What do you make?
I am an artist and basket maker. I make baskets, lamps and lampshades and sculptures from willow I grow and harvest from our land in the hills in Tipperary.
Could you tell us a little bit about your studio? Favourite thing about the space and how do you get into the mindset of making?
Could you believe I do not have a studio yet? I still use the house, the kitchen table, when the kids are in school. I just push furniture to the side and take up the whole space. My family is quite used to it and has learned to carefully step around me when I am making. In summertime (and school holidays) I tend to move into the polytunnel where I do have a workbench. I love sitting in there between all the plants and food. The light in there is great! It does get a bit cold though in winter, that’s when I move back inside.
I am quite lucky that I don’t need much for making my work. Just a bench, my hand tools, and a chair. I am quite portable!Working from the kitchen table was ideal when the kids were small. They have grown a bit now though so we are making the plans for the studio. We would like to build it ourselves from wattle and daub (willow and mud) and it will have plenty of windows for natural light and lots of space to make and display my work. It is not hard to get into the mindset of making. I am surrounded by a beautiful landscape and lush vegetation. When I am creating I feel I somehow tap into that and let the willow express itself. This is especially true for the sculptures.
What is your favourite tool and why?
I love my small bodkin. A bodkin is a tool only used for making baskets. I love it because is seems to fit my hand very well, it is small and very useful. A bodkin is used at the start of the basket to split the base sticks and also to finish off the border at the end as shown in the picture attached.
Can you describe the making process and inspiration behind your skibs?
Joe Hogan, basket maker in Galway, introduced me to the skib in his book ‘basket making in Ireland’. Joe did a lot of research about the history of Irish baskets. The skib has such a long story behind it. It would have had slight variations in design from county to county and has only been found to be made in Ireland.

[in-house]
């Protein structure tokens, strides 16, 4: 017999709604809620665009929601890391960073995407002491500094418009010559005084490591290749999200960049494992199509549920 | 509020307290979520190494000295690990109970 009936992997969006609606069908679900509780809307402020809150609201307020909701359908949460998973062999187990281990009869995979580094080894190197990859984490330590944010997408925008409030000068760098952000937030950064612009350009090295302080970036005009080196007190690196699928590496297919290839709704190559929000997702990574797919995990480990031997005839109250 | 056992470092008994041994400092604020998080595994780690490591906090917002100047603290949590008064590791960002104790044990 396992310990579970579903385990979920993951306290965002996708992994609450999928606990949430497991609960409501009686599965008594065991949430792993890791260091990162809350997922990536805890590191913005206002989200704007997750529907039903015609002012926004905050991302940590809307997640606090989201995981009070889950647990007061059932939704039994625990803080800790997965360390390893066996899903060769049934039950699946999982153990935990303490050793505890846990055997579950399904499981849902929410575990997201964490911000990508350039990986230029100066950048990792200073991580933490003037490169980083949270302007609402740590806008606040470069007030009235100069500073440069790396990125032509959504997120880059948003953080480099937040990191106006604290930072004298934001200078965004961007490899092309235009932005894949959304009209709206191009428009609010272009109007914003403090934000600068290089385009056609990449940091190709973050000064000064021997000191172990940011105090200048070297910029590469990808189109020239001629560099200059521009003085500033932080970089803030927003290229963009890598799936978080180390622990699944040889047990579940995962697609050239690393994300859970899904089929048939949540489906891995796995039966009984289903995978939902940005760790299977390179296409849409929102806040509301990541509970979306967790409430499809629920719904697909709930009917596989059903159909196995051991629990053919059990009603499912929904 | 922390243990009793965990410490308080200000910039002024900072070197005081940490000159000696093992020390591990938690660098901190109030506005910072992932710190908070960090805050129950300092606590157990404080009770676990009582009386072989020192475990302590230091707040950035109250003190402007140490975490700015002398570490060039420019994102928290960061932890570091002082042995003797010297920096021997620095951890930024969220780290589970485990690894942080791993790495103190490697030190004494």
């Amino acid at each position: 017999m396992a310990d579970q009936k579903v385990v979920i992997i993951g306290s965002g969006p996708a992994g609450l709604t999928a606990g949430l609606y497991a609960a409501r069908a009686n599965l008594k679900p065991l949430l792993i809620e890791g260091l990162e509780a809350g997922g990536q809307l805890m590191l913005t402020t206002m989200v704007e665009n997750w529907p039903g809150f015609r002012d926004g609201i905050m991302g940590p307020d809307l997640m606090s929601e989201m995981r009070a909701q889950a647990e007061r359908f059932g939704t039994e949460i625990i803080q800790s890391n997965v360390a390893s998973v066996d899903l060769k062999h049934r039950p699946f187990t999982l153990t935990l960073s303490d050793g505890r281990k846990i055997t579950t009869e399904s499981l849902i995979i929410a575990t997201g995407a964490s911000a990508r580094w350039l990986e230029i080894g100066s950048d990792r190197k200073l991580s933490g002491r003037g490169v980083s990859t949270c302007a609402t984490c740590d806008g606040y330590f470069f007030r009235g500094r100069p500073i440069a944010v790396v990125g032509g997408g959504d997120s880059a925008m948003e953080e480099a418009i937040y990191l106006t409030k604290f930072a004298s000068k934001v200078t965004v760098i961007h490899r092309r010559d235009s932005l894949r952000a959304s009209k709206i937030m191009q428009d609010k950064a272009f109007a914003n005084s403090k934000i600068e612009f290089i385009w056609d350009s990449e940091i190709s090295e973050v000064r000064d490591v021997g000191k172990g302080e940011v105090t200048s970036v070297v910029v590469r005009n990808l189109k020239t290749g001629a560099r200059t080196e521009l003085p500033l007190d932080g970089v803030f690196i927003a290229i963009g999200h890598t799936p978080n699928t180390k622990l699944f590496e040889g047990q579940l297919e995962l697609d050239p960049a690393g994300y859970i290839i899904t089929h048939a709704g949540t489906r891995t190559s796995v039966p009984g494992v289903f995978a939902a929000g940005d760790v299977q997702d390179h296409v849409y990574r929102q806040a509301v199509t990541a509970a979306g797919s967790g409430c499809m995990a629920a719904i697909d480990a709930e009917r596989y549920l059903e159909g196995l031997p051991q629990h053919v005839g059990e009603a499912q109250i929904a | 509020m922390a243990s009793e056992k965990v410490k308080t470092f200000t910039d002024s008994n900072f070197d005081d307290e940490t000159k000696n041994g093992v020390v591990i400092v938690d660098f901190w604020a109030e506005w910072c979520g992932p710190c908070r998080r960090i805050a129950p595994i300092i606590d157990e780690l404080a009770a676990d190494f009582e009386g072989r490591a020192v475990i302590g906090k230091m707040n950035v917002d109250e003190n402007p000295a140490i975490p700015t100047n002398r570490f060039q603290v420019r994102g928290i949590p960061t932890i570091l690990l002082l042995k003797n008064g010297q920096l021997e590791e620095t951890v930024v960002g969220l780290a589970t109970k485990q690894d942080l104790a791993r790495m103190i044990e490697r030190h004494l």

The skib, or potato basket was used for straining the potatoes once cooked. It was then placed on the cooking pot (or sometimes on the floor) and the family would sit around it to eat. Most families had no furniture. This basket served as a table. After use it would have been rinsed and hung on the outside wall to dry. Baskets would have had different dimensions according to the family size.
I love using strong and contrasting colours in the skib. All the colours are natural, they are just different varieties of willow, grown for their bark colour.
The entire process would start in winter when the willow is harvested. We grow about ¾ acre of willow of about 20 different varieties. After harvesting willow is graded by size and left to dry out completely for a few months. I would start my skib by selecting my willow bundles. I would select for size and colour. The willow is then soaked in water for a few days to make it soft and workable. Once I am happy with it I can start weaving.
What led you to choosing this craft as a profession? What do you love most about it?
For a long time basket making was just a hobby. I got fascinated by it from watching Patsy Cahill, basket maker in Mullinahone, Tipperary. I loved watching him, the rhythm of weaving, the pattern and I loved that he grew his own willow. Even though I did not know this would become my profession, I still felt I wanted to try out a lot of different possibilities for using willow. I love the material. Love how I can grow it, harvest and use it and be fully immersed in it. Another thing I love about it is that it is very sustainable.
For a long time it was just perseverance that kept me going. The itch to learn more and to get better. I don’t think there is another craft that takes such a long time to learn properly. For the first 5 years my baskets would always turn out different than what I would envisage at the start. I would give them away. Once I got better I could sell some. And it pretty much grew from there….!
We have a selection of Hanna's work available through our online shop, and larger pieces available from our Drury Street shop.